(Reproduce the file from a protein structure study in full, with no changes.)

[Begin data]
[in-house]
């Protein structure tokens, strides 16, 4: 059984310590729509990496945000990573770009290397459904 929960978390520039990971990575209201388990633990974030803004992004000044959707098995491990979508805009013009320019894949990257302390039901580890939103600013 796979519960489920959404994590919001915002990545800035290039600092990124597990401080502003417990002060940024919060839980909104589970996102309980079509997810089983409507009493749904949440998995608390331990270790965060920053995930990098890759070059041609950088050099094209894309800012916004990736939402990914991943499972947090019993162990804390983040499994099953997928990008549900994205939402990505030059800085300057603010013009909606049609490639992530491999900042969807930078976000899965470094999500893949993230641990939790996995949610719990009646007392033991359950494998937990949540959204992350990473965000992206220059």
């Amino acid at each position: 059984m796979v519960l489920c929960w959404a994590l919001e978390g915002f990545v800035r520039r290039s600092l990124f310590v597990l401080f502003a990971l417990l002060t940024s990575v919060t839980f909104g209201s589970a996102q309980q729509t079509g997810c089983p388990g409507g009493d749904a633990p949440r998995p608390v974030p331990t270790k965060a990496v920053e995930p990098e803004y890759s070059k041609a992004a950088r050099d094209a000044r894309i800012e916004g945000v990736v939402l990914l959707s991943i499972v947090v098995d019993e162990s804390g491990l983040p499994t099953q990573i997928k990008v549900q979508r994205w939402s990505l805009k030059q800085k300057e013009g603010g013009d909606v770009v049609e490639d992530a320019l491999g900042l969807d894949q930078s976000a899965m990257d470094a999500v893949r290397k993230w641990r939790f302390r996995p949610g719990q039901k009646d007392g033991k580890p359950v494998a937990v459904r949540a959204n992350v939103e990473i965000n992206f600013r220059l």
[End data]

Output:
[in-house]
């Protein structure tokens, strides 16, 4: 059984310590729509990496945000990573770009290397459904 929960978390520039990971990575209201388990633990974030803004992004000044959707098995491990979508805009013009320019894949990257302390039901580890939103600013 796979519960489920959404994590919001915002990545800035290039600092990124597990401080502003417990002060940024919060839980909104589970996102309980079509997810089983409507009493749904949440998995608390331990270790965060920053995930990098890759070059041609950088050099094209894309800012916004990736939402990914991943499972947090019993162990804390983040499994099953997928990008549900994205939402990505030059800085300057603010013009909606049609490639992530491999900042969807930078976000899965470094999500893949993230641990939790996995949610719990009646007392033991359950494998937990949540959204992350990473965000992206220059």
């Amino acid at each position: 059984m796979v519960l489920c929960w959404a994590l919001e978390g915002f990545v800035r520039r290039s600092l990124f310590v597990l401080f502003a990971l417990l002060t940024s990575v919060t839980f909104g209201s589970a996102q309980q729509t079509g997810c089983p388990g409507g009493d749904a633990p949440r998995p608390v974030p331990t270790k965060a990496v920053e995930p990098e803004y890759s070059k041609a992004a950088r050099d094209a000044r894309i800012e916004g945000v990736v939402l990914l959707s991943i499972v947090v098995d019993e162990s804390g491990l983040p499994t099953q990573i997928k990008v549900q979508r994205w939402s990505l805009k030059q800085k300057e013009g603010g013009d909606v770009v049609e490639d992530a320019l491999g900042l969807d894949q930078s976000a899965m990257d470094a999500v893949r290397k993230w641990r939790f302390r996995p949610g719990q039901k009646d007392g033991k580890p359950v494998a937990v459904r949540a959204n992350v939103e990473i965000n992206f600013r220059l």